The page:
Warren man sues, says cop arrested him for profane language
Warren — A Warren man pinched for using blue language on a boy in blue has decided to sue.
Awni Safadi filed Monday a federal lawsuit against a Sterling Heights police officer who arrested him for calling the cop a "f------ a------" after a traffic stop.
He is suing for damages to be decided by a jury, according to the lawsuit filed in the Southern Division of the U.S. District Court's Eastern District of Michigan.
Safadi, 26, claims the police officer retaliated against him for exercising his First Amendment rights, violated his rights against an unlawful search, seizure and arrest, and committed malicious prosecution.
In the complaint, Safadi said Sterling Heights officer Ryan Braathen pulled him over on April 19, 2016, while he was driving on Utica Road.
Braathen told Safadi he stopped him because he had crossed the middle line of the roadway twice, according to the lawsuit. The officer gave Safadi a ticket for improper lane use and not having proof of auto insurance.
Awni Safadi has filed a federal lawsuit against a Sterling Heights police officer who arrested him for calling the cop a "f------ a------" after a traffic stop. The Detroit News
Safadi tried to question Braathen about the basis for the citations, but the officer allegedly refused to discuss the matter, the complaint said.
As Braathen walked away, Safadi used the profanity.
The cop returned to the driver's door of Safadi's car and said "'Excuse me?'" the lawsuit said.
Safadi told the officer he called him the profane name. Braathen opened the driver's car door and ordered Safadi out of the vehicle, according to the suit.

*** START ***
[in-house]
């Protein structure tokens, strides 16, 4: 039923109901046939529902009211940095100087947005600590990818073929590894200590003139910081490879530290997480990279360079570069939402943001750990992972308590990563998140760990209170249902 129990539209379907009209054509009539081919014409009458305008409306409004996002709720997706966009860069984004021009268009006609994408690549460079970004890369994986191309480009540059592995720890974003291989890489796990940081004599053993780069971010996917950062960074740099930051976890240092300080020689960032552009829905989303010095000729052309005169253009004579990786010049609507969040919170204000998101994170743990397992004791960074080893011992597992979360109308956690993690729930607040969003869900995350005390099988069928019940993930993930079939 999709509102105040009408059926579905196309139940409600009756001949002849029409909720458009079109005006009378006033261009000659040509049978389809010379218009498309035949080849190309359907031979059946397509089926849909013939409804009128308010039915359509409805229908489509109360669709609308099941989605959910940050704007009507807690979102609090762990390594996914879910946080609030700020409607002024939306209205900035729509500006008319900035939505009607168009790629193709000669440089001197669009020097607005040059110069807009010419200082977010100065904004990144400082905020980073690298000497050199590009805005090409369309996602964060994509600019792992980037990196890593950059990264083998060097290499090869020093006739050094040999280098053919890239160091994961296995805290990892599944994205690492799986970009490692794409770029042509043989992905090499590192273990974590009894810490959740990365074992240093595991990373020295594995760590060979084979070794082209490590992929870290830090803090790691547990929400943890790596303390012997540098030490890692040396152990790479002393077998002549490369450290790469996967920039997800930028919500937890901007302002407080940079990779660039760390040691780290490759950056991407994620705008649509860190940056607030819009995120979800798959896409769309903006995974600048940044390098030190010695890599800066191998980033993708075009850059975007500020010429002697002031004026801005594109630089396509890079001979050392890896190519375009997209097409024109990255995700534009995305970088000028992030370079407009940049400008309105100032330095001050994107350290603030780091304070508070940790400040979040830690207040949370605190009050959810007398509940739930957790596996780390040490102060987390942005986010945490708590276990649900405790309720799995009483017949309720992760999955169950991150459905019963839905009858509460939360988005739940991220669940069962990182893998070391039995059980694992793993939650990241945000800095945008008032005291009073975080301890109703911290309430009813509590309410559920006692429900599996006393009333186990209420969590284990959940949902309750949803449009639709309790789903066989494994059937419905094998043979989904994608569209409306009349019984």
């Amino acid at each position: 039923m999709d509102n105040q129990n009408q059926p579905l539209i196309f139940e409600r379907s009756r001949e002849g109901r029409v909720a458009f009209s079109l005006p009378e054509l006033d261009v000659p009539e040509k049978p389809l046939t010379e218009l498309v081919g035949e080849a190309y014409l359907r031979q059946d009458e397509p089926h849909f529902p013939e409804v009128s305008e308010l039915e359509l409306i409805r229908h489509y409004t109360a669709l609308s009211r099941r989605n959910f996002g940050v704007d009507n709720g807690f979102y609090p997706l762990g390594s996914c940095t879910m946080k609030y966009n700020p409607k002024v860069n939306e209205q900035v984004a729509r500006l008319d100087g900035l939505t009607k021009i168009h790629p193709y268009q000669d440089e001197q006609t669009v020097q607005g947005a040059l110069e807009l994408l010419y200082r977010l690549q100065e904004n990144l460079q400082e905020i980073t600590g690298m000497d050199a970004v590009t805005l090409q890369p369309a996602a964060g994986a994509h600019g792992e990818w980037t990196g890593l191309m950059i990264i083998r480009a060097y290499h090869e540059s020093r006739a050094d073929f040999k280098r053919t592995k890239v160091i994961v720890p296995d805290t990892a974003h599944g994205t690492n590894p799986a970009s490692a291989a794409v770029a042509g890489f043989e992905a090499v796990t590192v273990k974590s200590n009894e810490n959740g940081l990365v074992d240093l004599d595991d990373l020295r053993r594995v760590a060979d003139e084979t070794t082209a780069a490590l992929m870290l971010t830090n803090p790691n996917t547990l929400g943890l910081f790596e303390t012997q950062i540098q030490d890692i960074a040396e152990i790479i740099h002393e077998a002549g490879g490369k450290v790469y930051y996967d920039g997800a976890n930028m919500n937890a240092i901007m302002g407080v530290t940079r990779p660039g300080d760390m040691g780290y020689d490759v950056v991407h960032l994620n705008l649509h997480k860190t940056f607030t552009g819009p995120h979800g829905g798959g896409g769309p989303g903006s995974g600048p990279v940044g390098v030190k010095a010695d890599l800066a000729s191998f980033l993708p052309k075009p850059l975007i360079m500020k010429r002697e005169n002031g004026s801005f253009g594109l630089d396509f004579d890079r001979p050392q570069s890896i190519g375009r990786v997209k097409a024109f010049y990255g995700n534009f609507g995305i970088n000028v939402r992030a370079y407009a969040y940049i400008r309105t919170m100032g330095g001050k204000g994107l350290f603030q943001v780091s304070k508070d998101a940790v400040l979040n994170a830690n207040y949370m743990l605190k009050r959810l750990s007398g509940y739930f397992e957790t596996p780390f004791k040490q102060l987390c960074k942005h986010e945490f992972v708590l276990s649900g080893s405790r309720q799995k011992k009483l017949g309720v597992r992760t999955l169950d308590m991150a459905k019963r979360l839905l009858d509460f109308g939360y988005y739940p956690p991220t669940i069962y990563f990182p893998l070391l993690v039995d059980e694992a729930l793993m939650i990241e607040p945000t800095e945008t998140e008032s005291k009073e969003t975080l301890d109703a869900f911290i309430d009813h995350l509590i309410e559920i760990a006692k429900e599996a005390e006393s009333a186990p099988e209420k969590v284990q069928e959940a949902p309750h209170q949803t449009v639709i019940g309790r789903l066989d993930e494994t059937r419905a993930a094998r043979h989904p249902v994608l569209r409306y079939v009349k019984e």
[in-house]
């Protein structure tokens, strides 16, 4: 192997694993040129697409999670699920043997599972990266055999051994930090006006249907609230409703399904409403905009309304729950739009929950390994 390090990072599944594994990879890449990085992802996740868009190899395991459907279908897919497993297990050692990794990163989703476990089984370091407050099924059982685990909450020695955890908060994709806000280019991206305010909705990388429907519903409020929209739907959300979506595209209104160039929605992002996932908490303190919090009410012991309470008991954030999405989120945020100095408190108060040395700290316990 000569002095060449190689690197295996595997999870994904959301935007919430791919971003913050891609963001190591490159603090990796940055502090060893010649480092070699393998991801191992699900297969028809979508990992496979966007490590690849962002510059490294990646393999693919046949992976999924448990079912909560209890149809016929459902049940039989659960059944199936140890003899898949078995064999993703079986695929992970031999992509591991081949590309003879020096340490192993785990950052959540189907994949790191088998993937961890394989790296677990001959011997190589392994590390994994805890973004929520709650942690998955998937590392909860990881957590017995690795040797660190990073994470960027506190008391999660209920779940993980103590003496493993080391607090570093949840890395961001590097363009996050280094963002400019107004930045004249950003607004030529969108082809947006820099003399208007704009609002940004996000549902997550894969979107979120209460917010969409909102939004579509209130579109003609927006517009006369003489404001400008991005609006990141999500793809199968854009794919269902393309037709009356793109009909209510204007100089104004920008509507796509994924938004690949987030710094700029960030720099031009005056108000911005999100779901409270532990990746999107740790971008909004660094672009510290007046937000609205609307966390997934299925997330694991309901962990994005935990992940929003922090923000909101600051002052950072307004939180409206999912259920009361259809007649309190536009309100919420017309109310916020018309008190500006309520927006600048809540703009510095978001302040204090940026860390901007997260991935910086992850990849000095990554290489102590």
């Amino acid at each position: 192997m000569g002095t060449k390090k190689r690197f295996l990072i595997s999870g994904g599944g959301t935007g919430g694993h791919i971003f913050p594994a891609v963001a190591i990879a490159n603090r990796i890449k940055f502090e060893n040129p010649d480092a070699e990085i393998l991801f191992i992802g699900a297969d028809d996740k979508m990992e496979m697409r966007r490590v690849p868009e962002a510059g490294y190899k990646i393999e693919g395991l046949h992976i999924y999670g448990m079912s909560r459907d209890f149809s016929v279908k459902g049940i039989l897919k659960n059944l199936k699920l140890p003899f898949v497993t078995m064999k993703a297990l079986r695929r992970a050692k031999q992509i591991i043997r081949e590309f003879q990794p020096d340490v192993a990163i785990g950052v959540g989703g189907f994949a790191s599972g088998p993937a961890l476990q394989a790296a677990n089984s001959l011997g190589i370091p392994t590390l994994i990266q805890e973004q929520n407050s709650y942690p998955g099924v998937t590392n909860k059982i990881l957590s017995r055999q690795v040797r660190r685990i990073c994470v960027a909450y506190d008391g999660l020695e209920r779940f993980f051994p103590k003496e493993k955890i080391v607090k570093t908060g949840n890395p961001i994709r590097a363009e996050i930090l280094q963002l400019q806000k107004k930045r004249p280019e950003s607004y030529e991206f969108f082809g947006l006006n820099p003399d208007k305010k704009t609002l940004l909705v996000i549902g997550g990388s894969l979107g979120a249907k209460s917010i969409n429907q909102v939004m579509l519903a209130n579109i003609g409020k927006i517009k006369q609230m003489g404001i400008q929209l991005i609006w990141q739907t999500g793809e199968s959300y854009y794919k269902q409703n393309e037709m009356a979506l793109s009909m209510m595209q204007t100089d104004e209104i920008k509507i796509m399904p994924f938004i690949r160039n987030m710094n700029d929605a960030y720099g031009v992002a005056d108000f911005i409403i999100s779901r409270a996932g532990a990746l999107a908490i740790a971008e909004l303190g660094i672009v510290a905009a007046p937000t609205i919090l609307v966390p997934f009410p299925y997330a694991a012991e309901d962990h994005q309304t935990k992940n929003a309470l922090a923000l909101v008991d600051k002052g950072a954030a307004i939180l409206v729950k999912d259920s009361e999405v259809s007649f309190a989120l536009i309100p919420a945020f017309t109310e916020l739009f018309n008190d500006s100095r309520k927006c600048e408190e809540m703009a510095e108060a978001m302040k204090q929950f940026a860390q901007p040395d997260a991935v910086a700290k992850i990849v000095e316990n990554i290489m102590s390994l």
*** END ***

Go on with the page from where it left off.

He allegedly told Safadi that there were people around and he couldn't use that kind of foul language. He then arrested Safadi and took him to the Sterling Heights Police Department, where he was booked and jailed. Safadi's car was impounded and searched, the complaint said.
Police cited Safadi for disorderly conduct and he paid a cash bond to be released from jail. A judge forbade him to leave the state unless he got the court's permission.
Issa Haddad, Aafadi's attorney, said his client recorded the entire incident with his cellphone. It and footage captured by the dashboard camera of the officer's patrol vehicle support Safadi's claims, the attorney said.
"Both were played at his trial on the disorderly conduct charge and the jury found him not guilty," he said.
Safadi was acquitted on Oct. 20, 2017.
"The officer was using his power to arrest and to punish my client for his free speech. This is called contempt of cop. However, at the jury trial the jury seen right through the officer's lies," said Haddad.
Sterling Heights Police Department officials referred questions to the city's attorney, Marc Kaszubski. Kaszubski wasn't immediately available for comment.
According to the Macomb County Sheriff's Office, Safadi is at the Macomb County Jail, serving a nine-month sentence for assault with a dangerous weapon, in an unrelated matter. He is also serving a five-month sentence for obtaining property under false pretenses and five months for second-degree retail fraud.
His lawsuit comes nearly a month after a federal appeals court ruled a Michigan woman’s lawsuit can proceed against a Taylor police officer who gave her a speeding ticket after she gave him the middle finger.